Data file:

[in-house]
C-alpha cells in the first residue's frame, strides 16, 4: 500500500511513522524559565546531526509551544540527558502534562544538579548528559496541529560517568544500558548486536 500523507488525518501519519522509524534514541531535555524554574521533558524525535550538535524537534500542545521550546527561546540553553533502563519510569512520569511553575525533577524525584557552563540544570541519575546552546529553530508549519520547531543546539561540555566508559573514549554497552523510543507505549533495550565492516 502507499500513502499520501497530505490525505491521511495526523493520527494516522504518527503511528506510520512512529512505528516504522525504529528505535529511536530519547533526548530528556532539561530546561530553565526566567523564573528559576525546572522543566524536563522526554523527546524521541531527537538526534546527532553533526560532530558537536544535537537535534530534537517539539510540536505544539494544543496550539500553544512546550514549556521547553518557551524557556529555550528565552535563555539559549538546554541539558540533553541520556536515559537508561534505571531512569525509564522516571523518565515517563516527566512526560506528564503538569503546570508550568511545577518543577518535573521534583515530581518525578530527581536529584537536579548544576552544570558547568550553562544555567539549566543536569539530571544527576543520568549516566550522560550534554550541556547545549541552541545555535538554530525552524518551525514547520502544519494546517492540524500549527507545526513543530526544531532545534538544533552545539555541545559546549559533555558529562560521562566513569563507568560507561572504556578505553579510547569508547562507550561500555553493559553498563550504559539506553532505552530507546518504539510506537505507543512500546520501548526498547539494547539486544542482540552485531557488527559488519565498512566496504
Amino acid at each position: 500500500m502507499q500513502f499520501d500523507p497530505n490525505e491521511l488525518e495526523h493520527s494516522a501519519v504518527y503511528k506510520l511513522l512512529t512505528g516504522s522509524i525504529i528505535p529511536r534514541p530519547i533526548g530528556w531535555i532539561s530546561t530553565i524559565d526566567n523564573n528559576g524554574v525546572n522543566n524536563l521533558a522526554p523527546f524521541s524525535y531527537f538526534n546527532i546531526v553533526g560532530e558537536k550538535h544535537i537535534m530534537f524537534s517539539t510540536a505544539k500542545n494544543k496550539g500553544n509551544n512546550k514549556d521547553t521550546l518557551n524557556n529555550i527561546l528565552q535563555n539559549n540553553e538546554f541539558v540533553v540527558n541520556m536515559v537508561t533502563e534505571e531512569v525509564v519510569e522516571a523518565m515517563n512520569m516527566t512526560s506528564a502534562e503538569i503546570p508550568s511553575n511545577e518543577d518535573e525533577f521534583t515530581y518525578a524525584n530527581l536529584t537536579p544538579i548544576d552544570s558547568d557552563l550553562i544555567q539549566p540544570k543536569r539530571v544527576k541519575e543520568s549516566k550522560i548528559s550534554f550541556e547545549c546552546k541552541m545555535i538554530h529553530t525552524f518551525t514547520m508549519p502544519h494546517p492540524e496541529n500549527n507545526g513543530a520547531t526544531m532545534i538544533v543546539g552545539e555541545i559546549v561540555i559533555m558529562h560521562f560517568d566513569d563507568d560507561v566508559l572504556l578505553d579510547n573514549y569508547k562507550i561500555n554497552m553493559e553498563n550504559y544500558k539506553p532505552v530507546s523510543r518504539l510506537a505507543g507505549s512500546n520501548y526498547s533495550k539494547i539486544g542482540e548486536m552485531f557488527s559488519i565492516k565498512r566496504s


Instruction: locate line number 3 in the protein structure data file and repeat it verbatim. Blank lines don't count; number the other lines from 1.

Amino acid at each position: 500500500m502507499q500513502f499520501d500523507p497530505n490525505e491521511l488525518e495526523h493520527s494516522a501519519v504518527y503511528k506510520l511513522l512512529t512505528g516504522s522509524i525504529i528505535p529511536r534514541p530519547i533526548g530528556w531535555i532539561s530546561t530553565i524559565d526566567n523564573n528559576g524554574v525546572n522543566n524536563l521533558a522526554p523527546f524521541s524525535y531527537f538526534n546527532i546531526v553533526g560532530e558537536k550538535h544535537i537535534m530534537f524537534s517539539t510540536a505544539k500542545n494544543k496550539g500553544n509551544n512546550k514549556d521547553t521550546l518557551n524557556n529555550i527561546l528565552q535563555n539559549n540553553e538546554f541539558v540533553v540527558n541520556m536515559v537508561t533502563e534505571e531512569v525509564v519510569e522516571a523518565m515517563n512520569m516527566t512526560s506528564a502534562e503538569i503546570p508550568s511553575n511545577e518543577d518535573e525533577f521534583t515530581y518525578a524525584n530527581l536529584t537536579p544538579i548544576d552544570s558547568d557552563l550553562i544555567q539549566p540544570k543536569r539530571v544527576k541519575e543520568s549516566k550522560i548528559s550534554f550541556e547545549c546552546k541552541m545555535i538554530h529553530t525552524f518551525t514547520m508549519p502544519h494546517p492540524e496541529n500549527n507545526g513543530a520547531t526544531m532545534i538544533v543546539g552545539e555541545i559546549v561540555i559533555m558529562h560521562f560517568d566513569d563507568d560507561v566508559l572504556l578505553d579510547n573514549y569508547k562507550i561500555n554497552m553493559e553498563n550504559y544500558k539506553p532505552v530507546s523510543r518504539l510506537a505507543g507505549s512500546n520501548y526498547s533495550k539494547i539486544g542482540e548486536m552485531f557488527s559488519i565492516k565498512r566496504s